The beach’s outstanding views of the dome-shaped Mount Sanbangsan, which juts out of the earth like a towering temple of hardened lava, is another reason why you should visit this length of coastline.
Sagye also comes with wonderful views of the uninhabited Hyeongjeseom islet, as well as Marado Island, with less than 100 full-time residents. The main structure on Marado Island is the white Marado Lighthouse, surrounded by a “sea” of green grass.
Another interesting fact to note is that the silky-smooth sand at Sagye is black in color, which offers a stunning contrast to the blue water lapping against the shore. If a secluded beach setting appeals to your romantic side, Sagye should delight you to no end.
Samyang Black Sand Beach
Continuing with the theme of black sand beaches, Samyang Black Sand Beach is composed of dark black volcanic grains of sand. Samyang is just east of the Port of Jeju.
To be fair, Samyang isn’t the most picturesque of Jeju Island’s numerous beaches, although it’s not an eyesore by any stretch of the imagination. And you won’t find many tourists here either. This is a destination for locals, although you’re more than welcome to visit.
What Jeju’s inhabitants seem to worship most about this beach is the purported therapeutic properties of the volcanic sand here. You’ll often see folks buried up to their necks in black sand as they try to reap the health benefits. It’s the DIY version of a warm mud wrap you might book at a fancy spa.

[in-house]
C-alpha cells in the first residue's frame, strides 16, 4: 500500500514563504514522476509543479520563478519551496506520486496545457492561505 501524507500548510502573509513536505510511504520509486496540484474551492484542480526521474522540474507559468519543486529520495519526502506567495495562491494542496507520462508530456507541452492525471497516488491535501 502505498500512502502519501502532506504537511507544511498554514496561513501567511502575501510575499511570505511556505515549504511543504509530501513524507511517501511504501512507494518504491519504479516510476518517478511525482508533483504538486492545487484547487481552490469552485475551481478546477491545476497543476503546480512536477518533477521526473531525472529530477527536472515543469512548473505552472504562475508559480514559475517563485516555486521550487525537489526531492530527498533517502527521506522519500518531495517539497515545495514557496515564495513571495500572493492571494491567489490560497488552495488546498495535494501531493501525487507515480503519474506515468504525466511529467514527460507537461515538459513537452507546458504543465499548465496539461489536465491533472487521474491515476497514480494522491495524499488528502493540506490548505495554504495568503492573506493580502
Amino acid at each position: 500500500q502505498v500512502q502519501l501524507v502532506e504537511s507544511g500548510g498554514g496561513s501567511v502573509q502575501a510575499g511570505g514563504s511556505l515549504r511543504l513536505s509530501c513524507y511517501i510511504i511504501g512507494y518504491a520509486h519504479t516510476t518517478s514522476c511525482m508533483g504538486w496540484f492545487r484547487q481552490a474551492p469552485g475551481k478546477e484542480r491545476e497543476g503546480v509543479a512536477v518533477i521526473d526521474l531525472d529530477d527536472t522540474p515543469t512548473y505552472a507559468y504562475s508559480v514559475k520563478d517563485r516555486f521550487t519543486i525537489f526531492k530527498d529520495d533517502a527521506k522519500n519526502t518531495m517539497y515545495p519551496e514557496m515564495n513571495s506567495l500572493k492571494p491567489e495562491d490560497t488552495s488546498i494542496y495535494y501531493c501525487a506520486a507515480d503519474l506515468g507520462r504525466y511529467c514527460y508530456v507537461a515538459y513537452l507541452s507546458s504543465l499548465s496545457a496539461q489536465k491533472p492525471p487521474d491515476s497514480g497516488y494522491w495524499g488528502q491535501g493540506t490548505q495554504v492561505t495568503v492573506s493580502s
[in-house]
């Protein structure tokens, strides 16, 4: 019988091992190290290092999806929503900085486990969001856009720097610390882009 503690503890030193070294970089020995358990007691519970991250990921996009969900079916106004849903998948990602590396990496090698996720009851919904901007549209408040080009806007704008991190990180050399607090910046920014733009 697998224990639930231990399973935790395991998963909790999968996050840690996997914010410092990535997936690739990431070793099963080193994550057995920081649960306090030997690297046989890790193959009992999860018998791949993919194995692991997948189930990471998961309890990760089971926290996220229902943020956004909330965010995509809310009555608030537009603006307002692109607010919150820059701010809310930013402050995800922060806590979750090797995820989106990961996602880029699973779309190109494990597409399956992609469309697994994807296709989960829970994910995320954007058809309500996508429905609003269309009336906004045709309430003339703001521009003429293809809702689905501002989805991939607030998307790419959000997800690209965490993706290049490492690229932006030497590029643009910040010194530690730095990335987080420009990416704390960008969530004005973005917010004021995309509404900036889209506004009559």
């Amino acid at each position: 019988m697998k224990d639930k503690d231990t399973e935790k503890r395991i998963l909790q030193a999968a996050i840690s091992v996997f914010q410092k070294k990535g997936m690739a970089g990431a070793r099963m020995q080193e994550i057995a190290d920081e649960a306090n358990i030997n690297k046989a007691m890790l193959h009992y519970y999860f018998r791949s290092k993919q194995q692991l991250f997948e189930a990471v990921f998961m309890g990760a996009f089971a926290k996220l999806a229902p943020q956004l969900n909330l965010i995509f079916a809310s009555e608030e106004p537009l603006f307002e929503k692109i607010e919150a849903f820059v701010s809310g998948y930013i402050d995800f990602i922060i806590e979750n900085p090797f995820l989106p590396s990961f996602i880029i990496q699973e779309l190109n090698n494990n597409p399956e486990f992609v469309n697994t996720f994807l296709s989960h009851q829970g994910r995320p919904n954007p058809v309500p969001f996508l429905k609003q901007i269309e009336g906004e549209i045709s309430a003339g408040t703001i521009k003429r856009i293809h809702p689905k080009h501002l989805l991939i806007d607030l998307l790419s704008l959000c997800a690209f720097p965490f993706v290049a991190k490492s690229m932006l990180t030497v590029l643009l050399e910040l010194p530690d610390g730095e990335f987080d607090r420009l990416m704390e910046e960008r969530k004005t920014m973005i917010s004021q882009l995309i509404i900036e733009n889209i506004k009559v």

Woljeongri Beach, in the northeast, is a length of soft white sand hemmed in by glittering greenish-blue water, with towering white wind turbines dotted around the surrounding landscape. This beach is a great spot for a swim, and also benefits from a lively oceanside café and restaurant atmosphere.
Many of the stylish bistros and cafés here feature outdoor dining areas, or colorful wooden chairs placed outside. Sit down and take in the sea panoramas while you sip on a hot or cold drink.
You can linger inside the coffee shops here, hit the surf, rent a kayak, or simply soak up the sun (or take cover in a restaurant on a rainy day).
The name woljeongri means “the moon stays” in Korean, which is very poetic indeed. Woljeongri Beach, as it happens, is also a stop along the extensive Jeju Olle Trail (Route 20).
Jeju Olle (Coastal) Trail
While the Jeju Olle Trail isn’t technically a beach, it’s worth mentioning, as this eco-friendly coastal trail—with 27 official routes, coming in at 272 miles in length overall—will take you past some of, if not all of the best beaches on Jeju Island.
Don’t let the considerable length of this trail put you off. You can tackle individual routes in reasonable amounts of time (four to six hours, on average).
The full track circles Jeju’s entire coastline, running past beaches, craggy cliffs, crashing waves, cultural waypoints, fishing villages, tidal pools, waterfalls, woodlands, volcanoes, and more.
You can even get stamps in your certified “Jeju Olle Passport” (passport proceeds go toward maintaining the trails) at pony-shaped metal stamp stations along the different routes. Collect all of the stamps, and you’ll receive a finisher’s certificate to commemorate your epic hiking achievements.
Iho Tewoo Beach
If time is a concern, but you’d still like to swing by a sandy beach, Iho Tewoo Beach, just west of Jeju International Airport and Jeju City, can easily fit into a busy schedule.
In addition to being a convenient location for going for a quick dip, or snagging some fish, Iho Tewoo’s biggest claims to fame are the two horse-shaped lighthouses keeping watch over the seawall and coastline.
One of these oversized horses is red in hue, while the other one is stark white, matching the color of the sea froth as the surf rolls in toward shore.
If the island’s beaches and coastal allure have aroused your curiosity, browse cruises to Jeju Island and book your next incredible seafaring vacation to East Asia.